Troubles between Lesvos, Skyros, Skopelos, and Alonnisos

In July of 1994 I was with the “Faneromeni,” anchored off at Sigri on the island of Lesvos. For some days a strong meltemi wind had been blowing, and for more security I had moored “Faneromeni” south of the Sigri peninsula. In addition to the anchor, I had taken a shoreline from her stern to the rocks ashore.

My plan was to depart from Lesvos in a few days for Alonnisos, stopping over-night in Ayios Efstratios. In Alonnisos I was to meet a group of friends coming from Athens.

As mentioned, the winds were strong during those days; in fact they had reached force 8 on the Beaufort scale, and the Greek Coast Guard had issued a sail pro-hibition for commercial shipping. I was snug in the lee of the cove and was wait-ing for the wind to subside before departing. During those days the Internet did not exist nor were there websites where you could look up weather forecasts. Instead you had to wake up early in the morning and listen to the 6:30 AM marine weather broadcast on the AM radio.

After a few days the wind seemed to be lessening and I asked the local fisher-men, always experts in interpreting the local weather signs, for their predictions. They told me that the weather will be fine and, having seen the “Faneromeni,” they added: “Perama caïques are all-weather boats and you will be safe.” So I de-cided to depart the next morning, July 29.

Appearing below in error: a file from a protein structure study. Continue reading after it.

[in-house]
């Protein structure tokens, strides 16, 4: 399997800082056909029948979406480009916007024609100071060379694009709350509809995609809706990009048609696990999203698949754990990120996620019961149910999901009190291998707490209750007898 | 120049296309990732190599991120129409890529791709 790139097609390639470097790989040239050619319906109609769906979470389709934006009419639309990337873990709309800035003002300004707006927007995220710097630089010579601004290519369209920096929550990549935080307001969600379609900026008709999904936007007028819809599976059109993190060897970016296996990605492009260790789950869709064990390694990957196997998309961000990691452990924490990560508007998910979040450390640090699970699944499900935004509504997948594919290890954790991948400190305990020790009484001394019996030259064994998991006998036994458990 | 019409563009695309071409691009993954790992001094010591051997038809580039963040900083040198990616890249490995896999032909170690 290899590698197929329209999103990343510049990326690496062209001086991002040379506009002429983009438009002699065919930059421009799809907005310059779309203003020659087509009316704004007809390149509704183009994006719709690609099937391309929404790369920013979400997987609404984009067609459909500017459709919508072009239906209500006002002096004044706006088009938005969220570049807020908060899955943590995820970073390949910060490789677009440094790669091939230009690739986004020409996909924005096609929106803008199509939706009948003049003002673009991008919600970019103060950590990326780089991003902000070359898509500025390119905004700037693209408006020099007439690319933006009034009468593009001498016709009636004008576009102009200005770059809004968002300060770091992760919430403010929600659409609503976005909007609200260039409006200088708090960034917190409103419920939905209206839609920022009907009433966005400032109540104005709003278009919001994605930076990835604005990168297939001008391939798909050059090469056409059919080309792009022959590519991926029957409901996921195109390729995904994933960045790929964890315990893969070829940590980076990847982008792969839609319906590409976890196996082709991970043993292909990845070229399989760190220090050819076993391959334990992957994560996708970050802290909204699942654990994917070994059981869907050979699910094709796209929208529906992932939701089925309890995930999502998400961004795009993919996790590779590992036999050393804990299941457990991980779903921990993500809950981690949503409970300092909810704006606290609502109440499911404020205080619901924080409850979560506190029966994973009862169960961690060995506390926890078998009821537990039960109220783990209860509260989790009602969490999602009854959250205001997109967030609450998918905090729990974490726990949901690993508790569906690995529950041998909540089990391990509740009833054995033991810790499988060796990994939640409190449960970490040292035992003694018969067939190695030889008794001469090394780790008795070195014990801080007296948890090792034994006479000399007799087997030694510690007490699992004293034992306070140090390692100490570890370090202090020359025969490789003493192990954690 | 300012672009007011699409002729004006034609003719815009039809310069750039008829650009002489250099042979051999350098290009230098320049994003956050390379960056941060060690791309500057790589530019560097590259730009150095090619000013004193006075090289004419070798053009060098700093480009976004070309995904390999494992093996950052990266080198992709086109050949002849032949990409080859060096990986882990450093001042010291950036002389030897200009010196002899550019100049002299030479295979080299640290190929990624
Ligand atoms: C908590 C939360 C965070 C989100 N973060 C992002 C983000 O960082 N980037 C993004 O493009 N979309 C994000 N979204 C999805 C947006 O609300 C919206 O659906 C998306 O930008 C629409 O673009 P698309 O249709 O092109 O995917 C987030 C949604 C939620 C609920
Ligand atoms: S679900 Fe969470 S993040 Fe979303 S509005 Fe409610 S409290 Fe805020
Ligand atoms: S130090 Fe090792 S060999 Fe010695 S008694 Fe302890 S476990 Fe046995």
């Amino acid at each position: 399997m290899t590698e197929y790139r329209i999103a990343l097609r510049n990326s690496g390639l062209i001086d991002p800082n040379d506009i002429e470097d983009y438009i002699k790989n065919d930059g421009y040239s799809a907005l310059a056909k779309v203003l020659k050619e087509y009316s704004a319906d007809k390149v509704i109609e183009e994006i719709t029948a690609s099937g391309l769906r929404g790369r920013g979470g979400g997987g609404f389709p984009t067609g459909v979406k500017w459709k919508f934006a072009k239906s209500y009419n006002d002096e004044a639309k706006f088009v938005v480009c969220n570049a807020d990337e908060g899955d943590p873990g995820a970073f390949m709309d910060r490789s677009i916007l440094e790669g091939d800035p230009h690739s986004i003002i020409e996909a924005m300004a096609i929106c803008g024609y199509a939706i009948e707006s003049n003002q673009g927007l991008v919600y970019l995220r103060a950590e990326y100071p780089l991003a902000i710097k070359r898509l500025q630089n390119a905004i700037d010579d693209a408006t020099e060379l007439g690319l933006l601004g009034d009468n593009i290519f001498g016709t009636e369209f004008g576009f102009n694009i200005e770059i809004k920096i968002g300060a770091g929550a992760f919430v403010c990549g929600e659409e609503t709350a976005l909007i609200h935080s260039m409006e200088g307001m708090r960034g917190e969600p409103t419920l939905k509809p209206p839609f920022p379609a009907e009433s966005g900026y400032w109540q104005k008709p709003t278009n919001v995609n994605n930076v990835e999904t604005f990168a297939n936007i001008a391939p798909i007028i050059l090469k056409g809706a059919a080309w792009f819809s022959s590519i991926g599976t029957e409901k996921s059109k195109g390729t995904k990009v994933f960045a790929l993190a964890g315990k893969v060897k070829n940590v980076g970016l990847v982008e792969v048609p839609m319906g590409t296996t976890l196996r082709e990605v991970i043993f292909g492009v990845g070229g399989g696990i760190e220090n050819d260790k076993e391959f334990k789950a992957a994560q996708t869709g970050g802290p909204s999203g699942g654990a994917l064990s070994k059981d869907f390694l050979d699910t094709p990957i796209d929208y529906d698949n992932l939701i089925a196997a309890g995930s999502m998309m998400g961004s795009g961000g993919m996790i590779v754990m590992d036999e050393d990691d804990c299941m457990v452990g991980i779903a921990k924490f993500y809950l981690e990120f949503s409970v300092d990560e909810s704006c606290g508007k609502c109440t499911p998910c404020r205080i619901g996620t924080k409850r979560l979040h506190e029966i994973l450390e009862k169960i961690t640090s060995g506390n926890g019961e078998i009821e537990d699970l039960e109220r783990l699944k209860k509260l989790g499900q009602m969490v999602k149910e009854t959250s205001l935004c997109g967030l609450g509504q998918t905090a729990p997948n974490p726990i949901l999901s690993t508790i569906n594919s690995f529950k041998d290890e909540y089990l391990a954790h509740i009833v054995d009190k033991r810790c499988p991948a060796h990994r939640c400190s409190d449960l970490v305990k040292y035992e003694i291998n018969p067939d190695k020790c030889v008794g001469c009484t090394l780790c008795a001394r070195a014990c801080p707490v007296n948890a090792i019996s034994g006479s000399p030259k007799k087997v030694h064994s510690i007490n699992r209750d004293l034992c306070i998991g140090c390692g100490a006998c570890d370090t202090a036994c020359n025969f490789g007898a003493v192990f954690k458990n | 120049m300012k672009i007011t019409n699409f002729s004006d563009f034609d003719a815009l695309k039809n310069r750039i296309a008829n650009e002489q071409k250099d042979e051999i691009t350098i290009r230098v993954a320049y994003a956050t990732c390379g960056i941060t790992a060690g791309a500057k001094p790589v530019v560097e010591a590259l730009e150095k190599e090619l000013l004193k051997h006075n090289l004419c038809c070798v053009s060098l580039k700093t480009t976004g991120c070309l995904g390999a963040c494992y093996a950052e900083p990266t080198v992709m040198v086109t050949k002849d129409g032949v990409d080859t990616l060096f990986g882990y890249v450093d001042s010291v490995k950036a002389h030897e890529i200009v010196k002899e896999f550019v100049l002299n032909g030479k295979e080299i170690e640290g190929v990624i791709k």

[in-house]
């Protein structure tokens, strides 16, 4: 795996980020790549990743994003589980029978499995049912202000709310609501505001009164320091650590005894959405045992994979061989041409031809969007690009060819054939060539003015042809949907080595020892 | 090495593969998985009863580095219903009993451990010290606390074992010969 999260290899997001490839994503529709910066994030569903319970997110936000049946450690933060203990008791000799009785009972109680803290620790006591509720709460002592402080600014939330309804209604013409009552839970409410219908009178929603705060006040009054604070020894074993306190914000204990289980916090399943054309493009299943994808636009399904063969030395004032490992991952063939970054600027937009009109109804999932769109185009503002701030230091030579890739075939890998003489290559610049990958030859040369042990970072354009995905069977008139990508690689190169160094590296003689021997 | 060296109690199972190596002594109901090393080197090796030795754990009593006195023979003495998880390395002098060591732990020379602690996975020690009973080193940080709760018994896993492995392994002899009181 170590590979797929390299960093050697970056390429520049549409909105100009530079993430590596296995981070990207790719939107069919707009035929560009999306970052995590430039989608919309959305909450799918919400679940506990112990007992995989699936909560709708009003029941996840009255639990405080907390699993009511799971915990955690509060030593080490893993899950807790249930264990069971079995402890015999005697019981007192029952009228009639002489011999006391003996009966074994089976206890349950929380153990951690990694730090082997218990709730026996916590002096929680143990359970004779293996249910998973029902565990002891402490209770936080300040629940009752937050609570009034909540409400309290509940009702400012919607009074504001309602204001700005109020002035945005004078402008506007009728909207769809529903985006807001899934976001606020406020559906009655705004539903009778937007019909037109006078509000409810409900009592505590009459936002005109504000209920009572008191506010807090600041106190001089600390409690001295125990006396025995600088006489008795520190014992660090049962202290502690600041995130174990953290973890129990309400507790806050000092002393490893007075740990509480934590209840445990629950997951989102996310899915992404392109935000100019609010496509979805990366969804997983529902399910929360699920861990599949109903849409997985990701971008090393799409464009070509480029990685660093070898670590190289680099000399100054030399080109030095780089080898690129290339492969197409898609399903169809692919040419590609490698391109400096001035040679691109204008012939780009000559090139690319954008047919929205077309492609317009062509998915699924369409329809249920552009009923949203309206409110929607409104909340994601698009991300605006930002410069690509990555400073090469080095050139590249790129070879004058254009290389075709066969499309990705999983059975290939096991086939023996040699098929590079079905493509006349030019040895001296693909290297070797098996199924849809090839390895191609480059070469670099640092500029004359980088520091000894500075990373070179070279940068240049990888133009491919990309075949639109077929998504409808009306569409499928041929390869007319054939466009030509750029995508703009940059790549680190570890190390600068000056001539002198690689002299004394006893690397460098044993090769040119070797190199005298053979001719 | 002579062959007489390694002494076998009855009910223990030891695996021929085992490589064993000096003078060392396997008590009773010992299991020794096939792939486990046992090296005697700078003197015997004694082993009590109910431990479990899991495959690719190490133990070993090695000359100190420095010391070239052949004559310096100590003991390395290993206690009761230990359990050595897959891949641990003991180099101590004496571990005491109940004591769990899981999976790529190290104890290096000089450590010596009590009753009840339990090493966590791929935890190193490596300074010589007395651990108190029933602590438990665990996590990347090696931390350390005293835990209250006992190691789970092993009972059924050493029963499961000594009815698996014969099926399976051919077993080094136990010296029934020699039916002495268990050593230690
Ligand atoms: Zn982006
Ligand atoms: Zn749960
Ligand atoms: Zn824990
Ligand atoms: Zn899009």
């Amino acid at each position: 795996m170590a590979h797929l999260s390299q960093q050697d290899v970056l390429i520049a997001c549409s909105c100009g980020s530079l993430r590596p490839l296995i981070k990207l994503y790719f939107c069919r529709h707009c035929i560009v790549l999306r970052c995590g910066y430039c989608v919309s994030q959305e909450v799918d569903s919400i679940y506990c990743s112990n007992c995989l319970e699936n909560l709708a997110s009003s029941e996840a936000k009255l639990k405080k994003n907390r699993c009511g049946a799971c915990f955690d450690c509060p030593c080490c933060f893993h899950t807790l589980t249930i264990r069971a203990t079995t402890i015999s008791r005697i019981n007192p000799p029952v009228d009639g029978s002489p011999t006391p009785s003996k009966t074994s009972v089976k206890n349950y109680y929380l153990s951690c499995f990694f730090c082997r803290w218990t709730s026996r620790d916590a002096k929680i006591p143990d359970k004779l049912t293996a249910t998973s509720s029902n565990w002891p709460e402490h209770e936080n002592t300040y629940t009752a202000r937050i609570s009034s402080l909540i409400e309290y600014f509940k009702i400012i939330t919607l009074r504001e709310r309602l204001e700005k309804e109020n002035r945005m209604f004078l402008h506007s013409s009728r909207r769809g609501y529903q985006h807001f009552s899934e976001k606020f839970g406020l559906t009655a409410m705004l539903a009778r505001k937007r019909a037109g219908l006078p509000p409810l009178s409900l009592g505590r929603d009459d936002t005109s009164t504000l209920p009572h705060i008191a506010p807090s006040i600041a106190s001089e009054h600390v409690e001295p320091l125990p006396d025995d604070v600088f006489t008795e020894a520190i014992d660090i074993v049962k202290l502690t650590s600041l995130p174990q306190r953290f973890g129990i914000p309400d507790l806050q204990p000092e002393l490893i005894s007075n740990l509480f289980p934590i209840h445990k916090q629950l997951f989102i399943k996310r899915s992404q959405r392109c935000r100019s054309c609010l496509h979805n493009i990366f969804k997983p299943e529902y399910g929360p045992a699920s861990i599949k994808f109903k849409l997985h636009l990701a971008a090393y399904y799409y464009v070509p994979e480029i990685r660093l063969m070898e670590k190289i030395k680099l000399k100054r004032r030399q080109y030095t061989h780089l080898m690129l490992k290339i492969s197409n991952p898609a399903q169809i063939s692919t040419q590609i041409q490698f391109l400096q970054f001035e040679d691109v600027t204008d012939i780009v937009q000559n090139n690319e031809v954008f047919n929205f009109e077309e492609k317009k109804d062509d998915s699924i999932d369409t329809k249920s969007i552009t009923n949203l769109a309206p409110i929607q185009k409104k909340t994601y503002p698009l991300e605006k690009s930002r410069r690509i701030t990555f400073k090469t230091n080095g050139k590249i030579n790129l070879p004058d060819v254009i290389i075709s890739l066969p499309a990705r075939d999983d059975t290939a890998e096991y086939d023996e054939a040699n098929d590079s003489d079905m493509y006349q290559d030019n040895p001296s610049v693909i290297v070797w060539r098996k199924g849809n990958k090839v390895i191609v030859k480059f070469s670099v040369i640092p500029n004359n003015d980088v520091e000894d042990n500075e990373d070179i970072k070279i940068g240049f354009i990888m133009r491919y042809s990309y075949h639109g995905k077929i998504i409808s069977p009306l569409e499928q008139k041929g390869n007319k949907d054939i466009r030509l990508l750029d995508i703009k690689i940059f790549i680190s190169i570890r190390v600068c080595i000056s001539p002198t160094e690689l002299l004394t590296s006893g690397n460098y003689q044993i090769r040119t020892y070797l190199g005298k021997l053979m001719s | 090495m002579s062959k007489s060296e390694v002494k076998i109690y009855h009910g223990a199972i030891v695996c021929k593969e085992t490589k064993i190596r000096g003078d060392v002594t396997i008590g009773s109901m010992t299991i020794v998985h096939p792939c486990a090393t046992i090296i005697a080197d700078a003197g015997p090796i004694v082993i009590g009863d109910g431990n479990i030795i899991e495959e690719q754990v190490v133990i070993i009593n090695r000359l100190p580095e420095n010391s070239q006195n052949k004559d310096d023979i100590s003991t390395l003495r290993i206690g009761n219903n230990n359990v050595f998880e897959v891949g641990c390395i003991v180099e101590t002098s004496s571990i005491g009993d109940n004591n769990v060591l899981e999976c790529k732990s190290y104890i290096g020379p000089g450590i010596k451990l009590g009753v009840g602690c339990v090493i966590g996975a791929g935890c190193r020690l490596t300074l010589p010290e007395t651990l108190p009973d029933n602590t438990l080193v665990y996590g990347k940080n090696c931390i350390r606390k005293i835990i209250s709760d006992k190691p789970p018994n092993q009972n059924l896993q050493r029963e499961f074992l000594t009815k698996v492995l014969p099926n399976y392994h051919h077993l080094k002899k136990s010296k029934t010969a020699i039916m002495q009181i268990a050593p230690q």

I went to sleep for a while but before falling asleep I set the alarm for 04:00 so that that I would have an early morning start, the time when the the weather is usually calmer. Of course, by the time I took Argos ashore for his constitutional, untied the line from the shore, and raised both outboard and dinghy on the dav-its, a considerable amount of time went by, given that I was by myself with Argos as my only companion (and he did not usually help with these tasks). Despite all this, I managed to depart, running the navigational lights, by 05:45.

After clearing Megalonisi and when headed out to sea, I saw that the weather, while fresh, was manageable. But after 10 miles or so the wind started to streng-then, and it was hard to continue on my course for Agios Eftratios since the waves were on the side and the caïque was suffering. Because of these condi-tions I decided to change course and head towards Skyros so that the waves would be more to the boat’s quarter.

After this course change, conditions were somewhat improved. But the wind kept slowly increasing and large waves began to form. By the time we were at about the halfway point between Lesvos and Skyros (the distance between Sigri and Agios Fokas, Skyros, is 73 nM) conditions had completely deteriorated. The waves covered the caïque from one side to the other. The motion was so large that the gunwales were completely submerged, first on one side, then on the other. The deck was continuously flooded by half a meter of water because the scoopers could not empty it fast enough. Argos, who was a true sea-dog, was now so scared that he had his tail between his legs. The skipper, normally not afraid of the sea having grown up in boats and having faced very rough seas, was now thinking that perhaps he should be afraid.